Date published: 
18 May 2020
Media event date: 
14 May 2020
Media type: 
Transcript
Audience: 
General public

NICK COATSWORTH:

... Tell you that today, 6989 Australians have been diagnosed with COVID-19. Sadly, 98 Australians have lost their lives to COVID-19 infections. There have been 14 new cases in the past 24 hours, and to date, we've had 943,000 tests, which in the past 24 hours alone represent an additional 34,000 tests for COVID-19.

At this point in time, there's 51 Australians in hospital with coronavirus disease, 18 of those are in our intensive care units, and 13 are on ventilators. And we note and acknowledge that it's a particularly difficult time for the family of those patients, and we wish them well as they battle coronavirus disease.

I wanted to make some comment today on the increasing mobility that we've seen around the world. Some of the images in the media obviously from the United Kingdom, where we've seen, particularly tube trains that have more people on them. Even around Australia, we've seen an increase in mobility, and this is a natural consequence, of course, of us wanting to open up our economy. We are in a very unique position in Australia, coming from a situation where there are a very few cases of coronavirus disease currently circulating in our community, where we've done very large numbers of testing, testing blitzes in Victoria that have only uncovered a handful, really, of cases of COVID-19, where there hasn't been a distinct link with other clusters or transmission chains.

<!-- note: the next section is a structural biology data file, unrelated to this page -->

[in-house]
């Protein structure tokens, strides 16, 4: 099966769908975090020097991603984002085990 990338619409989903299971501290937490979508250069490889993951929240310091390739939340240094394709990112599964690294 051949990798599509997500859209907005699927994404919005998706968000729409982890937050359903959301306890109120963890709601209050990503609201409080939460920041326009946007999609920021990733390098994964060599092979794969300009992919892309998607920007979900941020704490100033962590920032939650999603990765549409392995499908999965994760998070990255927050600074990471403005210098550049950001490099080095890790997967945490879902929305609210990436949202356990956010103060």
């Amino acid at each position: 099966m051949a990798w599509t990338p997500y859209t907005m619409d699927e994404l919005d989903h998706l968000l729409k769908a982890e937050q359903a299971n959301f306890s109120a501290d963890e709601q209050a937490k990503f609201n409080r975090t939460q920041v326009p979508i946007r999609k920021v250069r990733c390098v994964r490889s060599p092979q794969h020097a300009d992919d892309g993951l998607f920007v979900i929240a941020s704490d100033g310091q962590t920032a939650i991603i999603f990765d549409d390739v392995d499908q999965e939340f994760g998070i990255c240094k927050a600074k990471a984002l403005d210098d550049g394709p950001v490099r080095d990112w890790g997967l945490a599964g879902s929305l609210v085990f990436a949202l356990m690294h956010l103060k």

So this puts Australia in contrast to some of those other nations that I've mentioned, in a very unique position and in a good position by which we can start to open up and lift the restrictions in the three steps that we have outlined over the past week. But that increase mobility, of course, means increased contact between people, and as we consider going back to work, as we all have discussions with our employers about getting back into the workplace, we naturally turn our minds to things like returning to public transport, returning to shared communal areas, areas that we all know it is difficult to maintain our physical distance within.

 So, there will be a number of pieces of advice from the Australian Health Protection Principal Committee that will be of assistance to people, making those decisions about how we use public transport, how public transport can be made safe, how we can safely return to the workplace. And those guidelines also will appear on Safe Work Australia and will form part of discussions in the coming weeks.